As a result of the work of Ewers, Troy and another evangelist, Ed Bagley, many Churches of Christ were formed around the Lockyer and Downs area in the 1880s. One of these was at Marburg, where in 1885 Evangelist Bagley was invited to conduct a wedding amongst the German Baptists and took the opportunity to propagate 'the ancient order', splitting the Baptist Church. At nearby Vernor, the pioneer German Baptist church of the area, the evangelists secured an opportunity to speak, teaching the 'old Jerusalem doctrine' about the necessity of baptism for salvation. Sixteen Baptists were converted, including some of the original members, thus splitting the church there also.


Origins and Tensions

The Churches of Christ began in the US in early 1800s when Thomas Campbell and his son Alexander, who had Presbyterian background, reacted against the ecclesiastical sectarianism and doctrinal divisions of the time and sought to eliminate denominational differences. They aimed to achieve this by restoring primitive Christianity through the direct application of church life and structures as pictured in the NT and by rejecting creeds and 'human' theological speculation. For them, there would be 'no creed but Christ' and it would be a case of 'Where the Bible speaks we speak, where it is silent we are silent' (DCA, p. 1005). This meant a ban on musical instruments in worship, outlawing non-church organisations like Sunday Schools, Christian Endeavour and missionary societies; there would be no denominational structures, paid and ordained clergy, or titles like 'Reverend' or academic degrees. Under the dictum of using 'Bible terms to describe Bible things' they would only employ names like 'Christian', 'disciples', or 'elders'.

When they became convinced that the NT taught believers' baptism by immersion, they linked their newly formed church to the Baptist denomination, even though they openly stated their opposition to fundamental Baptist beliefs and practices-including confessions of faith, ordination, church associations, infrequent communion, the testing of candidates before baptism and baptism as symbolic of the convert's faith. Their aim was to 'reform' the Baptists according to what they believed was the 'ancient order of things' as found in the NT. As they pushed their views on the restoration of primitive Christianity, they succeeded in persuading a large number of Baptists (and others) to accept their views, but they failed to 'reform' the denomination as a whole. So after 18 years of growing tension, their links with them came to an end in 1831, and they formed themselves into a separate denomination, thus denying their non-sectarian principles. The Disciples, whose ethos seemed to suit the culture of the US frontier, went on to become the fastest growing religious body in the US in late 19th century (DCA, p. 253).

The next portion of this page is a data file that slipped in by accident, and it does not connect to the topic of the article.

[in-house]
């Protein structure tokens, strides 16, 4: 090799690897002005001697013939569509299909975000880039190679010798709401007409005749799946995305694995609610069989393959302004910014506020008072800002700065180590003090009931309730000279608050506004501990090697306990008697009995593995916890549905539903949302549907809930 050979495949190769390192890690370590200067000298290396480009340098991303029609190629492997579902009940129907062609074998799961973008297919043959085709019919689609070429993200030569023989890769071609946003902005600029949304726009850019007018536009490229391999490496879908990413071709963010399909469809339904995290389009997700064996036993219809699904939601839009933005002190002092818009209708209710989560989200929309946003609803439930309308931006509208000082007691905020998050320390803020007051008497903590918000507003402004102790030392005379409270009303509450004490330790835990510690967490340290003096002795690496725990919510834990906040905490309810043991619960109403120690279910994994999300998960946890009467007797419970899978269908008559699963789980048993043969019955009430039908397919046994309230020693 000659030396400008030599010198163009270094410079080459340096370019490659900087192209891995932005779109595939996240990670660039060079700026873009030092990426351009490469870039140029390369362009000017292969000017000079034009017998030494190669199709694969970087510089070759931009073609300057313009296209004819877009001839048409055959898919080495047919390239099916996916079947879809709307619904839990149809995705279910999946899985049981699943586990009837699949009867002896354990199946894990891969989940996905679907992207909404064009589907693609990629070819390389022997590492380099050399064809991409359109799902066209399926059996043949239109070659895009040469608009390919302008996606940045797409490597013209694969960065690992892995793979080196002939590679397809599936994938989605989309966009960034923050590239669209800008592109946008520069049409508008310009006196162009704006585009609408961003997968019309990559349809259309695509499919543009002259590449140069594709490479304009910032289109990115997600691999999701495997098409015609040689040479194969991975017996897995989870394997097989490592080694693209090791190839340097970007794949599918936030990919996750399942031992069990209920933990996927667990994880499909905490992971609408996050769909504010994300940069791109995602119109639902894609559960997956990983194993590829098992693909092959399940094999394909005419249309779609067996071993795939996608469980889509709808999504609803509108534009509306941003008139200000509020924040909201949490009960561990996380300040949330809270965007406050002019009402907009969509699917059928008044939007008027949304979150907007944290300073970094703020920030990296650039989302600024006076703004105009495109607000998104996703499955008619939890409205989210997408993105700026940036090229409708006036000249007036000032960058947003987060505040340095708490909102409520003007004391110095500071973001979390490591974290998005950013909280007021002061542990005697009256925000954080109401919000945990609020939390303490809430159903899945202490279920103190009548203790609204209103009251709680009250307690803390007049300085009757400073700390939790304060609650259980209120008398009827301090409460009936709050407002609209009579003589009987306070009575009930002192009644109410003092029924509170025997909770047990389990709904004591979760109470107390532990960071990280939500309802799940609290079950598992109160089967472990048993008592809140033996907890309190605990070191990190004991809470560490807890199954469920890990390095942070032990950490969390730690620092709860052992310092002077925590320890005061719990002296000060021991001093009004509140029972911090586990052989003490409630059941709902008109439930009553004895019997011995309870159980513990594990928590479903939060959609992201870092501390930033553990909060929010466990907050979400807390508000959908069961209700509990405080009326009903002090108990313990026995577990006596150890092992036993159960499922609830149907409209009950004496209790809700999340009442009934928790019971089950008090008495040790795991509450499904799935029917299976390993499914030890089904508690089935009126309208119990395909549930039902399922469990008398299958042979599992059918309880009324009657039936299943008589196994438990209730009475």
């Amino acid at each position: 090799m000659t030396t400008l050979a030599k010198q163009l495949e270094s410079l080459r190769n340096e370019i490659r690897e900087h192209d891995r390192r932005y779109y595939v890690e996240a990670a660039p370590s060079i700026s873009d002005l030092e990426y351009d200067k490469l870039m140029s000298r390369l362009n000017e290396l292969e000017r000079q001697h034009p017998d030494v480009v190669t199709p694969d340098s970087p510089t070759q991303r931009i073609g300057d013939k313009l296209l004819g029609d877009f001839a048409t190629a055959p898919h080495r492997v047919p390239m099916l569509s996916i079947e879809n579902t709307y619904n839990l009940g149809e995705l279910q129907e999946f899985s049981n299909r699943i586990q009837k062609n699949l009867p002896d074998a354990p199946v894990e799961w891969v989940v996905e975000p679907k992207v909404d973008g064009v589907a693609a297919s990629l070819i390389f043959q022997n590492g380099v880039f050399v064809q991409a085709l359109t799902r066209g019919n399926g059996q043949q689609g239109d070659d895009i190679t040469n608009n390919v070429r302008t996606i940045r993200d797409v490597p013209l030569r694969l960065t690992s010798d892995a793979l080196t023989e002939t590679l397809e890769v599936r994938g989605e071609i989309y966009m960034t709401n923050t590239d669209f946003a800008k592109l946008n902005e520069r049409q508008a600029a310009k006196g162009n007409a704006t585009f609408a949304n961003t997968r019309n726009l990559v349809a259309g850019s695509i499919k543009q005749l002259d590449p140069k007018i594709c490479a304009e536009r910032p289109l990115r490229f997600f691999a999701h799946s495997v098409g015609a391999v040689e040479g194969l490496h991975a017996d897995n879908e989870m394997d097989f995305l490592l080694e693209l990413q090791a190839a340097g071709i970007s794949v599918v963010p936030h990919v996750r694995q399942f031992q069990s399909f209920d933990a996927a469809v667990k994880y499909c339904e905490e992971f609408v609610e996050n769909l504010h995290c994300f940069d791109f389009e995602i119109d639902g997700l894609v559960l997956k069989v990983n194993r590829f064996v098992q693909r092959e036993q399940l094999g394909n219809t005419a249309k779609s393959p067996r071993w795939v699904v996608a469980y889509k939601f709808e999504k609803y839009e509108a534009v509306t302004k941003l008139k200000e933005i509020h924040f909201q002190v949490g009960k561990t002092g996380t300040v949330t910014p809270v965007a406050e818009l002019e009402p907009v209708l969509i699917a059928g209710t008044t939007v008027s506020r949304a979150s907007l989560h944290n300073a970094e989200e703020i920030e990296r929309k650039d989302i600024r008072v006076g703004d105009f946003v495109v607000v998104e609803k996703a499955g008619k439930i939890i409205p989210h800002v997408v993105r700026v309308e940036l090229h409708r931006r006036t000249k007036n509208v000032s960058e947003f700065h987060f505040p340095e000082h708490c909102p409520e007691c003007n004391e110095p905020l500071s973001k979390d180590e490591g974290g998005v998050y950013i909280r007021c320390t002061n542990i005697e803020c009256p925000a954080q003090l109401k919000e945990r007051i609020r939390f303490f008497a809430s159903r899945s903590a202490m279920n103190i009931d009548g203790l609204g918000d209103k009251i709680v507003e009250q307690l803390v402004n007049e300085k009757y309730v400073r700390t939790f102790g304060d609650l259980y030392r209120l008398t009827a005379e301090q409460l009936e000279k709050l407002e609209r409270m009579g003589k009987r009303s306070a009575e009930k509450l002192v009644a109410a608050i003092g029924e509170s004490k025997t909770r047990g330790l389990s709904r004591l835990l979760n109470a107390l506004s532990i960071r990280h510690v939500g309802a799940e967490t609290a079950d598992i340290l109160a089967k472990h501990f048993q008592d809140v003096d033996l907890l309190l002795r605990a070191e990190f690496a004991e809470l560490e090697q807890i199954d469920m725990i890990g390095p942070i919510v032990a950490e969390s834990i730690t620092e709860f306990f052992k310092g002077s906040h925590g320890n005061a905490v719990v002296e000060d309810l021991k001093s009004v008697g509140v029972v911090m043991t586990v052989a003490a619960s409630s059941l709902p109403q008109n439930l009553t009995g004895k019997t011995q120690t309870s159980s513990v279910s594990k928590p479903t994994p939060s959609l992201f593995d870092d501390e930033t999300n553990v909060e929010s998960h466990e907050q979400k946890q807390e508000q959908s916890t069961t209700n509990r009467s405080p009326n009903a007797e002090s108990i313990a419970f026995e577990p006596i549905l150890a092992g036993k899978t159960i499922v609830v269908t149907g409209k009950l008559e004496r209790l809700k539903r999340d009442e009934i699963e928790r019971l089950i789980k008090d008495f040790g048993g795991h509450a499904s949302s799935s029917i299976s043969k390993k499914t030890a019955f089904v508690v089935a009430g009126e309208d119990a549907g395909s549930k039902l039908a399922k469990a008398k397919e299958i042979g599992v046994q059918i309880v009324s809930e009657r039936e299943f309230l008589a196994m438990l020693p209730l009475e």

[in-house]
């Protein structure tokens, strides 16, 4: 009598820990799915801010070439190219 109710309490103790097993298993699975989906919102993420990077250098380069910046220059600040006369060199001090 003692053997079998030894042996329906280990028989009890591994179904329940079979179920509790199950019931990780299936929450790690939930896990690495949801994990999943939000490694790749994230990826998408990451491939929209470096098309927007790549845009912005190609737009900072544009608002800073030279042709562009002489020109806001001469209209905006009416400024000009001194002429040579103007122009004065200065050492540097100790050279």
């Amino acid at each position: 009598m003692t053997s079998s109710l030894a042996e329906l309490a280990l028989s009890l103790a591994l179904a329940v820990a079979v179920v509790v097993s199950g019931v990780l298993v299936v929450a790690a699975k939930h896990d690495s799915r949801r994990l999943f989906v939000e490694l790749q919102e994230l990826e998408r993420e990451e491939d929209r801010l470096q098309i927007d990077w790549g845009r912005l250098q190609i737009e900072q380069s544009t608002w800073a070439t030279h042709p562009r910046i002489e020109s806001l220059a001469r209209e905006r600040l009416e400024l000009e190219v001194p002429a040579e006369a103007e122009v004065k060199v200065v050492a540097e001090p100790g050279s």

The 'Restoration Movement' (as it is often called) first appeared in Australia in the late 1840s with churches formed in Adelaide, Melbourne and Sydney by British migrants. The British stream of the movement, which was also impacted by the US founders, had connections with the 'Scotch Baptists' (established 1765), who were also to be found in small numbers in Adelaide and a few other places (Talbot; Manley, 2006, pp. 12, 47ff).

Influenced by this source, as well as the American branch of the movement, the Disciples adopted a simple form of Sunday services in which weekly Communion was the prime focus of worship; Communion was followed by mutual ministry of the Word by the men of the congregation instead of the normal Protestant pattern of a sermon delivered by a trained, ordained minister. (This was rather like the Plymouth Brethren which had their origin in the 1820s, although out of an Anglican context.) In time, the pattern emerged of the elders being responsible for conducting the first part of the service including Communion, while the 'evangelist' (minister) was given responsibility for the preaching (Chapman, 1988, p. 165).

The churches were governed by a group of elders, who at first were responsible for interviewing new converts and approving them for baptism. However the influences coming from American evangelists, who were the most successful promoters of the movement in the latter part of the 19th century, soon changed this. Baptism took place immediately after conversion purely on the basis of the convert's profession of faith, with no prior teaching or examination to test the genuineness of the faith and life of the convert (Roper, p. 155). This practice, which resulted in a vastly increased rate of conversions, became the standard because it was in harmony with the belief that baptism was integral to the process of conversion and was the means by which the forgiveness was received and the Holy Spirit was bestowed on the believer, in terms of Acts 2:38.